Thursday, November 14, 2013

The Suspension Of Disbelief

I started thinking about Thor 2 which I watched a few days ago and was surprised to realize that I never doubted the special effects that I sat through. Usually when you watch these super hero flicks your mind will pick up on things that don't look real (realistic), which will break your mind away from the spell (focus) contrived by the hundreds or even thousands of people who work on these flicks. This 'spell' is known as the suspension of disbelief.

The suspension of disbelief has been steadily stretched by the introduction of computerized special effects. In the past, there are only a few films that managed to attain this most sought after quality without the extensive aid of computers -films like Star Wars, Superman (1977), and 2001: A Space Odyssey come to mind. And that was done through very laborous processes such as model building and careful lighting, selective camera angles, and ponderous filming techniques. But all of that went straight out the window when faster processing and affordable computers came along. And since even that occured more than 30 years ago the level of realism in special effects is quite astounding currently-so amazing that they may be in danger of being thought of as being taken for granted. But this is what filmmakers actually hope for! Why? Because when you take a thing for granted it also means you fail to notice it  sometimes-and the best special effect is the one you don't notice!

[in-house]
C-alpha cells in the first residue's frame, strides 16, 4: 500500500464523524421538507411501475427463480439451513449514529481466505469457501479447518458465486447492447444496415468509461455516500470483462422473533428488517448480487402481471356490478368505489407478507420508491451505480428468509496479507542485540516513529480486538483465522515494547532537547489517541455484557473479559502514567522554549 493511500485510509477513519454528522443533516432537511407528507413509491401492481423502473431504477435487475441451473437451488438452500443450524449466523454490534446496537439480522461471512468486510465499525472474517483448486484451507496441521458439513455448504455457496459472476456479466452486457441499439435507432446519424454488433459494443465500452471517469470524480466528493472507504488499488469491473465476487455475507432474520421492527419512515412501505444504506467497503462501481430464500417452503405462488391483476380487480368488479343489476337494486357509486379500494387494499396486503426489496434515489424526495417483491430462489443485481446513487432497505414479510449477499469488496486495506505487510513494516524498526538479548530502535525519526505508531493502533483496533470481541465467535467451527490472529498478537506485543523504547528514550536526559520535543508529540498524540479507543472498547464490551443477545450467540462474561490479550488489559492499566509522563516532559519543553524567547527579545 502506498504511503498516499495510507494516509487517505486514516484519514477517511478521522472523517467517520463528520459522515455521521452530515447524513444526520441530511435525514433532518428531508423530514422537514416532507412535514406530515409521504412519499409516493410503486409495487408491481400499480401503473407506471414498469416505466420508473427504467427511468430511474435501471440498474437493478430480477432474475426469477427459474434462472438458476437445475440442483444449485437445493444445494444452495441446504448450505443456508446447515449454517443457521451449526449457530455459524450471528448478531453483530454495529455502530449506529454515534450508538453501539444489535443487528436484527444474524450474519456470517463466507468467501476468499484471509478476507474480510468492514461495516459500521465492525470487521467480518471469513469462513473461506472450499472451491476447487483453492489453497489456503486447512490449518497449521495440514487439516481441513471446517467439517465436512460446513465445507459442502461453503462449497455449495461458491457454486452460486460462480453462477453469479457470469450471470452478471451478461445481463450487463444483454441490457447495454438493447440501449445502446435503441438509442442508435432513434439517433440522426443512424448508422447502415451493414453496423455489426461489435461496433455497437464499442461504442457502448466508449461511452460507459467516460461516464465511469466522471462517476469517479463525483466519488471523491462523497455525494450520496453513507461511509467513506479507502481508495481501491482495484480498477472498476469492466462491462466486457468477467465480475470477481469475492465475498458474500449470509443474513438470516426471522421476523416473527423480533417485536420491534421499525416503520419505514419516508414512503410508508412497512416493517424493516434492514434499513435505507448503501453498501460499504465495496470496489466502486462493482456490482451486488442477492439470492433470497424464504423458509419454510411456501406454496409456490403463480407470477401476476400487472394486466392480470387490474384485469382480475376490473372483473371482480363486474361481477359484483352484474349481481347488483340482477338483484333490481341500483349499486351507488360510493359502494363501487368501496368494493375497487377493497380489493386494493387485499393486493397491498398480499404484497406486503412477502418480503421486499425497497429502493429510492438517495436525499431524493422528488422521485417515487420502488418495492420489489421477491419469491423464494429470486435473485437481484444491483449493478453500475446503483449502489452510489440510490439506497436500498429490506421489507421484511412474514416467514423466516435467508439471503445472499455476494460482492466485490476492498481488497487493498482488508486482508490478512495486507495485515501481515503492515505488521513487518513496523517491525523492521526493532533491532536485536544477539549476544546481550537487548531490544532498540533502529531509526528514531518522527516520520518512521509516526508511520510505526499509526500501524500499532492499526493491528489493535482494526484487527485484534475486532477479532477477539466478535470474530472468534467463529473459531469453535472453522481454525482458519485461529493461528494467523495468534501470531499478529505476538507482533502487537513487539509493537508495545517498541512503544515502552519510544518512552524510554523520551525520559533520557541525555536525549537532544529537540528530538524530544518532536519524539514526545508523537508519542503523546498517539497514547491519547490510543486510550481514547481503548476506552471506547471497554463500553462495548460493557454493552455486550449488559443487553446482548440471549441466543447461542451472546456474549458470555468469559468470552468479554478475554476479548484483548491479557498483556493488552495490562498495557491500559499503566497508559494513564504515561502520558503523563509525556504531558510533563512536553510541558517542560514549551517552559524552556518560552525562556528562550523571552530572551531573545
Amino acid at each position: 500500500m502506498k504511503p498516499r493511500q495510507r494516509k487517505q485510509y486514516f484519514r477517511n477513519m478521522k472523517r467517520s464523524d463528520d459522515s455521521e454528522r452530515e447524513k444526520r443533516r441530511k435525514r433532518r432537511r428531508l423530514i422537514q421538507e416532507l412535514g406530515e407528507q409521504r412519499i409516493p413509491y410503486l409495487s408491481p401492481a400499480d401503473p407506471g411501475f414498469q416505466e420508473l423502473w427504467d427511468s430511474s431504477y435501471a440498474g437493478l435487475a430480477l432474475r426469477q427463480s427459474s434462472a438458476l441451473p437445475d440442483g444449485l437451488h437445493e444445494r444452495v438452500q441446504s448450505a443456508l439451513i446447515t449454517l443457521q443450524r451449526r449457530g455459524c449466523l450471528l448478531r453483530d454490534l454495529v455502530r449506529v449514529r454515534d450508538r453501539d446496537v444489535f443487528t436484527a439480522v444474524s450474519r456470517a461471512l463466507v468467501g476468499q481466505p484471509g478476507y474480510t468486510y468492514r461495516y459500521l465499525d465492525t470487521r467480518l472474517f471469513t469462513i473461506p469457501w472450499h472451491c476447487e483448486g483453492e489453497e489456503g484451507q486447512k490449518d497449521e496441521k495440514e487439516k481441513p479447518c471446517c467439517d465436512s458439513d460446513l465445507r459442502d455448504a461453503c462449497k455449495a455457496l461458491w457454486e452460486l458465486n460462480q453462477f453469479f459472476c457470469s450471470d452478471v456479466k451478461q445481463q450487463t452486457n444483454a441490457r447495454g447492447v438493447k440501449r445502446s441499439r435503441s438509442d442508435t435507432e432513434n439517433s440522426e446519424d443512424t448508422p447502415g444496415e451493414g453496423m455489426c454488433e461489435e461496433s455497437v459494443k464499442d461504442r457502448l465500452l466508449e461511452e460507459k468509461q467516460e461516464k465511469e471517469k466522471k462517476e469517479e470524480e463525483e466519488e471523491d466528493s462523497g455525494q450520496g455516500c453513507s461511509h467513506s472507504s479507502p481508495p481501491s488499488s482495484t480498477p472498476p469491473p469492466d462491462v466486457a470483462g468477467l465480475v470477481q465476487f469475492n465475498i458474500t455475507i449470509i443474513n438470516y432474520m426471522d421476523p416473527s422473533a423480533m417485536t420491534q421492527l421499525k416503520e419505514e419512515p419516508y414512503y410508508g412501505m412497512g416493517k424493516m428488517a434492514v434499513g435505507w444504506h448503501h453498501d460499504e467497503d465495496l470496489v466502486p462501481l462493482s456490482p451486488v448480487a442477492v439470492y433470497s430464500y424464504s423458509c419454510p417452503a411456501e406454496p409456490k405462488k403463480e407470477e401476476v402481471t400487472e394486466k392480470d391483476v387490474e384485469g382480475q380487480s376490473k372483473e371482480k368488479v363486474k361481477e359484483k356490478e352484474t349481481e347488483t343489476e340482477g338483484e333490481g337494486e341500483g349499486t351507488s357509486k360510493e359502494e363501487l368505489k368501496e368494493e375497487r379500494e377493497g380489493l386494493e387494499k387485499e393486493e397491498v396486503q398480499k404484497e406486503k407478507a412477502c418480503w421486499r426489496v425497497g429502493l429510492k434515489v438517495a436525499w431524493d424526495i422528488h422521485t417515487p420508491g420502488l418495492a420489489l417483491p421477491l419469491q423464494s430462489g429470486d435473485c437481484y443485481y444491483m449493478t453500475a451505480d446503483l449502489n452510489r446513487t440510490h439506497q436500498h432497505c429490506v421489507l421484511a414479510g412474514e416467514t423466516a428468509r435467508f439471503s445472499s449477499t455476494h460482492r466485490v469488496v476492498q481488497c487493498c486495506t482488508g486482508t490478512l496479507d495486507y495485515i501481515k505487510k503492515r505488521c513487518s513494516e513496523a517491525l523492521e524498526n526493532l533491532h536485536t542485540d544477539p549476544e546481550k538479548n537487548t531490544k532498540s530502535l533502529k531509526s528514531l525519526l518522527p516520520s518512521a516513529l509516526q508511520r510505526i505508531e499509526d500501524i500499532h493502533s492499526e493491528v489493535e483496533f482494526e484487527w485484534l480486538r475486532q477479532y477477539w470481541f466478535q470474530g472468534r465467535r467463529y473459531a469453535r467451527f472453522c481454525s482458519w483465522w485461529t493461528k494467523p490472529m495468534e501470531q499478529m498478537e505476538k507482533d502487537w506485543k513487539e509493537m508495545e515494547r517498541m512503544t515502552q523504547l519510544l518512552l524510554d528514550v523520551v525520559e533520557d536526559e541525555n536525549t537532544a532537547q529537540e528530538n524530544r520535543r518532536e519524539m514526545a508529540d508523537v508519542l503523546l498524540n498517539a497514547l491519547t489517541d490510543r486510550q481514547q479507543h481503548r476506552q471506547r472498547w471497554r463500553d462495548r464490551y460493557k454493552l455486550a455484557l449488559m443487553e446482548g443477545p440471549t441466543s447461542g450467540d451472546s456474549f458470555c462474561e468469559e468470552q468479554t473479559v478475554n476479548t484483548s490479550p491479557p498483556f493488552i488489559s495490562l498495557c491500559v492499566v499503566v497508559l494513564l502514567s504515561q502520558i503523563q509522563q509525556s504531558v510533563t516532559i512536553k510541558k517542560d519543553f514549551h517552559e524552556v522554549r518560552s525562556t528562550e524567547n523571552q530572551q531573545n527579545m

So as I watched Thor 2 I never really thought about the special effects- they properly fell into the background of the pretty decent narrative that was woven by the filmmakers. There wasn't a moment in it where I consciously said to myself, "Aha! That looks fake!" or as sometimes is the case FEELS fake. No, this film was pretty darn fun and exciting to look at and listen to --and it's about time; considering the cost of watching a movie nowadays. With this movie I got my money's worth.

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